In years past the exhibit floor was filled with booths for the major production facilities. This year Pixar was there, but primarily to tout Renderman and to give away this years’ teapot. Right near the main entrance of the show, ScanLine has a large booth staffed by young women in black and gold lame dresses handing out matching bags emblazoned with “25 Years.” You could certainly get information about the company, but most of the actually recruiting was done elsewhere.


Such as at their party on Tuesday night. Lots of meeting and greeting goes on at SIGGRAPH parties. Some parties are large, loud gatherings at clubs or other cool places that are meant to illustrate just how cool the company is. Others are much more sedate and select and more structure wooing occurs. But no matter the party style, lots of conversation about jobs, company culture and opportunities takes place. The Scanline party was one of the former. I had the following conversation with someone while we stood by the bar. Me: “So where are you BOOM CHICKA BOOM.” He: “Oh, I’m at BOOM BOOM BOOM. BOOM CHICKA BOOM happy there.” I still don’t know where he’s working, but I’m glad to know he likes it.


The most formal recruiting takes place at meetings and at the Job Fair, which saw lots of action from the moment it opened. With over 20 visual effects, animation, game and technology companies, there were a lot of options for the beginning and experienced job seeker.


Alan Chuck of Method Studios in Vancouver said that the flow of people has been steady for Tuesday and Wednesday, but had slowed on Thursday. He had found SIGGRAPH to be good for meeting programmers this year. “Over all there seem to be fewer students this year and higher-quality professionals. We’re seeing more international people, less local which is good for us.”


“We would love to hire local talent,” says Chuck. “It cost us more to hire foreign workers. Even the schools don’t have enough Canadian students. We’re not hiring foreign workers for financial reasons, like McDonalds was. We need the skilled workers.”


Lindsay Thompson, a recruiter for Digital Domain Vancouver, told me that they are recruiting for both locations: Vancouver and Los Angeles. “We’re seeing a big shift in Vancouver,” she says. “People are no longer so reluctant to move. That makes for a lot of great candidates.”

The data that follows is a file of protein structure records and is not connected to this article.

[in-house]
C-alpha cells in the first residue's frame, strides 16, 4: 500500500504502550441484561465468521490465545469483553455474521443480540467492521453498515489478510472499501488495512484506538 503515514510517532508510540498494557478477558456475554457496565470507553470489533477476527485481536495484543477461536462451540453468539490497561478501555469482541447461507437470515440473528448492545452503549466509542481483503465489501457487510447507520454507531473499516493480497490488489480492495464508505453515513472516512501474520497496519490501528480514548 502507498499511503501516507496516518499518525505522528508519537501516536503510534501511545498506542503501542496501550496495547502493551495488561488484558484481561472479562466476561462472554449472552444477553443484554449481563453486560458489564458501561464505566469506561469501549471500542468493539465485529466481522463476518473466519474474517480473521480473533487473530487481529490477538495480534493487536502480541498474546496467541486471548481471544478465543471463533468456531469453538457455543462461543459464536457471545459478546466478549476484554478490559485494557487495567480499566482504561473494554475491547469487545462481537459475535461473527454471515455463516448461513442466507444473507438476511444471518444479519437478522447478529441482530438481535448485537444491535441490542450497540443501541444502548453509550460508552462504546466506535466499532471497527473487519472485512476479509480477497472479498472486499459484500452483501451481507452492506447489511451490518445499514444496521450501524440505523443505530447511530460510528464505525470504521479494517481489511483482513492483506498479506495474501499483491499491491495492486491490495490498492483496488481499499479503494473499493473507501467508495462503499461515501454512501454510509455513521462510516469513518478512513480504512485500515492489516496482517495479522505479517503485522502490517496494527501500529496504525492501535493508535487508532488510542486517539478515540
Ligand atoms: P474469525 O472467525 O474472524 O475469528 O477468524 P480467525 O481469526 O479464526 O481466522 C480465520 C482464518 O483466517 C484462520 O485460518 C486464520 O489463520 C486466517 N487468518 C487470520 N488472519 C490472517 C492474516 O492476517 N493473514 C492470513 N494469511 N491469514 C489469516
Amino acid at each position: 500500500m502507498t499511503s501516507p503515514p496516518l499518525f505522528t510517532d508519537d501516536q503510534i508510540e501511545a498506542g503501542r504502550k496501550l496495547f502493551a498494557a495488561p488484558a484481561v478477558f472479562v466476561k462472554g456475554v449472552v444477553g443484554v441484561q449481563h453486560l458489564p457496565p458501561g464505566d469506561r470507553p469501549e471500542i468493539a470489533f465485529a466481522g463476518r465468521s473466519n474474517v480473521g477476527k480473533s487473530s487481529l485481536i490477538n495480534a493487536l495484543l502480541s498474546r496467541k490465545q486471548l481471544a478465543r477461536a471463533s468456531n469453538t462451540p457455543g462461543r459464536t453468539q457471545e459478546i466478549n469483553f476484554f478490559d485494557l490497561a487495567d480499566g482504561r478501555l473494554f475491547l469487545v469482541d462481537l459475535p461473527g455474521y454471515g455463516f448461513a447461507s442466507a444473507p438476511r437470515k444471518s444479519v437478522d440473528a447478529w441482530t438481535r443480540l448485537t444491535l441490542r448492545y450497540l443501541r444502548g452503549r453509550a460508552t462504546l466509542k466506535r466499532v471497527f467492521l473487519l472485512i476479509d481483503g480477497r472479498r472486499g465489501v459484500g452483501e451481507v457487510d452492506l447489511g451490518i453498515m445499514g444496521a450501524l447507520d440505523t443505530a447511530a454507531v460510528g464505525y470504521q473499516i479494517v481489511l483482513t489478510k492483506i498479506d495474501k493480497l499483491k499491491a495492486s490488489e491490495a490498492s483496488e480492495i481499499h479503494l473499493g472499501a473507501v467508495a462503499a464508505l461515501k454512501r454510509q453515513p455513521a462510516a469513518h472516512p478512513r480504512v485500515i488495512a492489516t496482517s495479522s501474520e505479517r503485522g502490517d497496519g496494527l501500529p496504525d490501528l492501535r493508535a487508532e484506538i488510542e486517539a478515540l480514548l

“We also think it’s awesome to work with the young talent coming out of the schools. We’re working at putting together an internship program, building relationships with school. It’ll take us the next three to six months to implement.”


With that thought in mind, I thought it would be interesting to talk to some student volunteers. One of the greatest opportunities a student who wants to go into high-end cg can have is to be part of the official SIGGRAPH Student Volunteer Program.


Student Volunteer Coordinator Brian Iankovs just graduated from Emily Carr U and is planning to begin his career as a production coordinator in visual effects. I asked him if he had taken advantage of the Job Fair. “The Job Fair is a great resource,” he said. “They have a variety of employers. If you spend time, you can make great contacts. You must be professional. Even if you don’t get a job, the info you get is valuable.”


Amber Alvarado, who has finished her third year at the Art Institute of San Antonio, wants to be a character animator. “After being able to talk to the head of animation on How to Train Your Dragon 2 and other people who have worked on films I found my passion again. I’ve met a lot of great character animators. This has been a once-in-a-lifetime opportunity. I had no idea what to expect,” she says, “but this has exceeded any I might have had.”


It seems that this SIGGRAPH is the place to be to move your career forward.